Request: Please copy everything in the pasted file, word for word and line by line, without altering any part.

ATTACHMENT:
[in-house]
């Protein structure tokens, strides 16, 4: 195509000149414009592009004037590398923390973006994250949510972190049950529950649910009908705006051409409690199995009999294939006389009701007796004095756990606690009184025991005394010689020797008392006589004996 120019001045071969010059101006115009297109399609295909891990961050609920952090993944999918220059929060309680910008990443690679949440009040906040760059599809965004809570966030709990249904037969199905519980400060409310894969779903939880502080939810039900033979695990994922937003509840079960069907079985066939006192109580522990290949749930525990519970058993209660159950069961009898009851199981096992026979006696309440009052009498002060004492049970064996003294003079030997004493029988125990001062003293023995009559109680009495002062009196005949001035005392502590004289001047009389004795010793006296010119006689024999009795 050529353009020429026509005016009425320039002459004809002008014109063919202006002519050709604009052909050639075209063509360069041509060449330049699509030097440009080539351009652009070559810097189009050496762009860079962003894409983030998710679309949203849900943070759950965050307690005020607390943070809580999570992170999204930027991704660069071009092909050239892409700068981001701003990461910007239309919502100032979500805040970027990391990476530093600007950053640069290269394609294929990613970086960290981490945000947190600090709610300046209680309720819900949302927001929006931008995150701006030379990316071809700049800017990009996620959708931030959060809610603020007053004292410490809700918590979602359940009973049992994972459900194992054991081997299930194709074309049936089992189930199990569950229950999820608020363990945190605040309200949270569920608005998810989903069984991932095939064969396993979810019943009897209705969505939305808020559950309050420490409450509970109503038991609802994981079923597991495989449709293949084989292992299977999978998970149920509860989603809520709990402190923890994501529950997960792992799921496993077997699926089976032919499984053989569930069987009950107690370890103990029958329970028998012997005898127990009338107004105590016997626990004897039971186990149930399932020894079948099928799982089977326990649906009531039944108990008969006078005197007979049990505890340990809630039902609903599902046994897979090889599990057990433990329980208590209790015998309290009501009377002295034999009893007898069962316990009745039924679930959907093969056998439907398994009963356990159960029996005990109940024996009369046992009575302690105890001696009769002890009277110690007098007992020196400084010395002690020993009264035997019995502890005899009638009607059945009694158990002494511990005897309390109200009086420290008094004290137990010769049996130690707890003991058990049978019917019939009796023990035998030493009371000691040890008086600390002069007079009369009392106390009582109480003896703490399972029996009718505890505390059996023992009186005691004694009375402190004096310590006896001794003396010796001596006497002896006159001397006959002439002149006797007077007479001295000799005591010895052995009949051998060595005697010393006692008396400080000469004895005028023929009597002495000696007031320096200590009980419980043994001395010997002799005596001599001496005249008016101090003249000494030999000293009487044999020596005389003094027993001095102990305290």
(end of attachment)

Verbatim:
[in-house]
């Protein structure tokens, strides 16, 4: 195509000149414009592009004037590398923390973006994250949510972190049950529950649910009908705006051409409690199995009999294939006389009701007796004095756990606690009184025991005394010689020797008392006589004996 120019001045071969010059101006115009297109399609295909891990961050609920952090993944999918220059929060309680910008990443690679949440009040906040760059599809965004809570966030709990249904037969199905519980400060409310894969779903939880502080939810039900033979695990994922937003509840079960069907079985066939006192109580522990290949749930525990519970058993209660159950069961009898009851199981096992026979006696309440009052009498002060004492049970064996003294003079030997004493029988125990001062003293023995009559109680009495002062009196005949001035005392502590004289001047009389004795010793006296010119006689024999009795 050529353009020429026509005016009425320039002459004809002008014109063919202006002519050709604009052909050639075209063509360069041509060449330049699509030097440009080539351009652009070559810097189009050496762009860079962003894409983030998710679309949203849900943070759950965050307690005020607390943070809580999570992170999204930027991704660069071009092909050239892409700068981001701003990461910007239309919502100032979500805040970027990391990476530093600007950053640069290269394609294929990613970086960290981490945000947190600090709610300046209680309720819900949302927001929006931008995150701006030379990316071809700049800017990009996620959708931030959060809610603020007053004292410490809700918590979602359940009973049992994972459900194992054991081997299930194709074309049936089992189930199990569950229950999820608020363990945190605040309200949270569920608005998810989903069984991932095939064969396993979810019943009897209705969505939305808020559950309050420490409450509970109503038991609802994981079923597991495989449709293949084989292992299977999978998970149920509860989603809520709990402190923890994501529950997960792992799921496993077997699926089976032919499984053989569930069987009950107690370890103990029958329970028998012997005898127990009338107004105590016997626990004897039971186990149930399932020894079948099928799982089977326990649906009531039944108990008969006078005197007979049990505890340990809630039902609903599902046994897979090889599990057990433990329980208590209790015998309290009501009377002295034999009893007898069962316990009745039924679930959907093969056998439907398994009963356990159960029996005990109940024996009369046992009575302690105890001696009769002890009277110690007098007992020196400084010395002690020993009264035997019995502890005899009638009607059945009694158990002494511990005897309390109200009086420290008094004290137990010769049996130690707890003991058990049978019917019939009796023990035998030493009371000691040890008086600390002069007079009369009392106390009582109480003896703490399972029996009718505890505390059996023992009186005691004694009375402190004096310590006896001794003396010796001596006497002896006159001397006959002439002149006797007077007479001295000799005591010895052995009949051998060595005697010393006692008396400080000469004895005028023929009597002495000696007031320096200590009980419980043994001395010997002799005596001599001496005249008016101090003249000494030999000293009487044999020596005389003094027993001095102990305290």